"Constitutionally guaranteed rights" is the proper term, Budd-Falen said. As for federal agencies and their actions, Budd-Falen pointed out that for every action, the agencies must point to a federal law expressly granting the agency the authority for the action. So when a person is told by a federal official to take a certain action, Budd-Falen advises that person to ask: " 'Show me what law you're implementing by making me do this.' And they have to do that."
One of the major laws providing for participation in federal land management planning is the National Environmental Policy Act. There are five major elements federal officials are required to consider, Budd-Falen said, and urged local governments to be involved in each element. The first element is the physical environment: "The courts have now said that local governments have as much participation in the design and protection of that physical environment as any federal agency," Budd-Falen said, noting a Catron County, N.M., case her law firm litigated about six years ago.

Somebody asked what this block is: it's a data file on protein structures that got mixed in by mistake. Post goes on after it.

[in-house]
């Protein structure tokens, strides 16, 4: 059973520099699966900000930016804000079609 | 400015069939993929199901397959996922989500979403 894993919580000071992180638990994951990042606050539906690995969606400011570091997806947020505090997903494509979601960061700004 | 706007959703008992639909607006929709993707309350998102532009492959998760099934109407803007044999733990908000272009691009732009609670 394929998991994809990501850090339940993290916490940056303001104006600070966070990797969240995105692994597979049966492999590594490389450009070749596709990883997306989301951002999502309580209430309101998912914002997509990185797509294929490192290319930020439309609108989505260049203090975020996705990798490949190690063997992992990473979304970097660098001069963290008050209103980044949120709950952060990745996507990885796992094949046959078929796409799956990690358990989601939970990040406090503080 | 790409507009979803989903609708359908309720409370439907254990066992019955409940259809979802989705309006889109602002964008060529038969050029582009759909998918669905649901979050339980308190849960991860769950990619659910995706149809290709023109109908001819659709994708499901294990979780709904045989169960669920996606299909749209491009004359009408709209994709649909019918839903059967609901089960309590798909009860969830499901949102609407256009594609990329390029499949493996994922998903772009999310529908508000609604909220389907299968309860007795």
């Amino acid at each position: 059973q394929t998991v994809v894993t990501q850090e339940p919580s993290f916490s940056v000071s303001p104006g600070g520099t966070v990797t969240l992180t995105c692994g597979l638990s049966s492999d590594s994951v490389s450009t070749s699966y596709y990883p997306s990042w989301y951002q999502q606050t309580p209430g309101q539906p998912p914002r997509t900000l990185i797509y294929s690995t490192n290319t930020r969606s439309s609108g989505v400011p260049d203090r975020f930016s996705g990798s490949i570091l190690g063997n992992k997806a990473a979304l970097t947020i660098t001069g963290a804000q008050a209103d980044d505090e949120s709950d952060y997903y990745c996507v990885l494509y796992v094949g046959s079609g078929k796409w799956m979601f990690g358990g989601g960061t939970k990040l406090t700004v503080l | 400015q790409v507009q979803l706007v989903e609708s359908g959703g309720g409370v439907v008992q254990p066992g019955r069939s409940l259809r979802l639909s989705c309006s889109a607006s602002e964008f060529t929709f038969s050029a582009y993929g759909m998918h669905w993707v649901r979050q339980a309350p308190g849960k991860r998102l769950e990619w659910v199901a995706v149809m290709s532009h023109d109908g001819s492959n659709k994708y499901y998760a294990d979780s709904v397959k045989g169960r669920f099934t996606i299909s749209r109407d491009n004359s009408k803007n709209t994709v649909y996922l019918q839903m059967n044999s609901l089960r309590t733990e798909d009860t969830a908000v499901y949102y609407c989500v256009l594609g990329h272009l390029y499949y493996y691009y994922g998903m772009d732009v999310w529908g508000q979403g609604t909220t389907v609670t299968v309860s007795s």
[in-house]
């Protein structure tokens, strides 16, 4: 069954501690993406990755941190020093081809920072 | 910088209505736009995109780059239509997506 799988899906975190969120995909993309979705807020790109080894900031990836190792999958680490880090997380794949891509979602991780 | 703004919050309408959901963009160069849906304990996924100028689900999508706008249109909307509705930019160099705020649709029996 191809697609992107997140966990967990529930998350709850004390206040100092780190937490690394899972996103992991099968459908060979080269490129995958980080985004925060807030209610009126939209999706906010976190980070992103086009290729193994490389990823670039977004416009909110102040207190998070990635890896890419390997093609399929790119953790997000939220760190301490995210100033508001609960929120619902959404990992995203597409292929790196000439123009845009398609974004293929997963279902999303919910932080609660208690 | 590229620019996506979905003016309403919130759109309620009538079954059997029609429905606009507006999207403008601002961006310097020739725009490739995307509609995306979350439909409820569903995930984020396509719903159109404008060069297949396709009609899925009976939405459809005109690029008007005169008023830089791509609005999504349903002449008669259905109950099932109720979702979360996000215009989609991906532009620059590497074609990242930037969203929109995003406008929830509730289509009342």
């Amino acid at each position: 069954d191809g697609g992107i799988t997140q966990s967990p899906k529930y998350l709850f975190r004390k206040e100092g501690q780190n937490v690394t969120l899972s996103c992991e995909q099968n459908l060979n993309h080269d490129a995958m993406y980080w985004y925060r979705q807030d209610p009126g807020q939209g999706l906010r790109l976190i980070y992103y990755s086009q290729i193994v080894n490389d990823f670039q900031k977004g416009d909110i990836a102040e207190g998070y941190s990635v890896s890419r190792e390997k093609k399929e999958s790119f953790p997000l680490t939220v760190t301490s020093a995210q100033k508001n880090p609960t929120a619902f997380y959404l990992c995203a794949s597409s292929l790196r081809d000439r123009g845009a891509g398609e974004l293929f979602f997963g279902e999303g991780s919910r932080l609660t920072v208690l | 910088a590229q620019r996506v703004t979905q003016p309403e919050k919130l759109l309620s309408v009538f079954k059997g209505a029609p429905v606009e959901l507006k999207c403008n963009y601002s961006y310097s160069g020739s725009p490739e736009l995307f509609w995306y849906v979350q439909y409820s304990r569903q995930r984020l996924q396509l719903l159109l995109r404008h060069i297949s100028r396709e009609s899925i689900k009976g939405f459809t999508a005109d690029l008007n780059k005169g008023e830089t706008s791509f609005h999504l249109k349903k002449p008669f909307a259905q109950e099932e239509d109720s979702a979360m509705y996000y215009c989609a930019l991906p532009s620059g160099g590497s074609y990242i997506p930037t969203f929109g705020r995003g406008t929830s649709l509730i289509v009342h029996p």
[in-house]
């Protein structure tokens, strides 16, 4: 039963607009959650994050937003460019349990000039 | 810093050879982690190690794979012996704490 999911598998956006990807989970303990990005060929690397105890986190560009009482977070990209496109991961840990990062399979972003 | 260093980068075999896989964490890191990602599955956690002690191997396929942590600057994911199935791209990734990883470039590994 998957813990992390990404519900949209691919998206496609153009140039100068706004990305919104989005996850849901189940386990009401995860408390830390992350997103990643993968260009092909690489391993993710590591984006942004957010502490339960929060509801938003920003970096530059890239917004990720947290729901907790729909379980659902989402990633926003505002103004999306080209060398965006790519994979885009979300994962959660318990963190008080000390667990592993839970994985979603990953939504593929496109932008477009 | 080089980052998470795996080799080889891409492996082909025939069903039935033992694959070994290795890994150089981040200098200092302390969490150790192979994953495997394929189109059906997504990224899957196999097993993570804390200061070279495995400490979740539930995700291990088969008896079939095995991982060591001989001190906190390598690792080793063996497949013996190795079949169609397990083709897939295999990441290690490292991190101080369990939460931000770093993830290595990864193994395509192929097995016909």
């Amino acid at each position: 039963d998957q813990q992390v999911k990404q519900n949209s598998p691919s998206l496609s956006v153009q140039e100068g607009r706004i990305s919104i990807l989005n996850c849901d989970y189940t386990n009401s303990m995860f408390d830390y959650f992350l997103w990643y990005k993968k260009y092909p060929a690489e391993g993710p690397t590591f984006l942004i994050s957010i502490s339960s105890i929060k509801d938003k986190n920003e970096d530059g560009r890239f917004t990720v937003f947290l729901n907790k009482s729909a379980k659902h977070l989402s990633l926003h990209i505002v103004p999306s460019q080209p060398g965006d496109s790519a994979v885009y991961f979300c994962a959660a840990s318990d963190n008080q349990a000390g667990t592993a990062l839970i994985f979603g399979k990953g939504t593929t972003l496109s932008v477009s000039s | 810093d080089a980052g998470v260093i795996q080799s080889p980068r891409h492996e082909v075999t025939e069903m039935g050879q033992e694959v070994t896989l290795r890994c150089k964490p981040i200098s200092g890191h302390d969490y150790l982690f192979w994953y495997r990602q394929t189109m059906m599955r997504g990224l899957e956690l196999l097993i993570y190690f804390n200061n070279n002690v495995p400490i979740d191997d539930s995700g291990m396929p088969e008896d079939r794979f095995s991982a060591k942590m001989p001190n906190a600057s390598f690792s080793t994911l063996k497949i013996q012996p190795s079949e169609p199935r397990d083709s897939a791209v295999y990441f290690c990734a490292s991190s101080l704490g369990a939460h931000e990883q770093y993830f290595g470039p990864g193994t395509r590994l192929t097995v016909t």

The federal government argued that county government had no standing for a lawsuit caring about the environment, Budd-Falen said, but the federal circuit court disagreed.
Her favorite line from the court decision stated, "Just because the Secretary of the Interior says it, does not mean that it is so."
The second NEPA element is economics, she said, which includes consideration of the local tax base, an item local governments have expertise.
"Tourism is not going to save the State of Wyoming and if it does, it's only going to be for three months out of the year," she said, so local industry, whether livestock grazing, timber or minerals, need to be granted consideration.
Custom and culture is the third element, and one local governments need to increasingly focus on.
"The custom and culture are you," Budd-Falen said. "It's the citizens who live here."
This includes what the citizens in the local area do for a living; what they do for recreation; how they choose to raise their families; and what sort of a community they live in.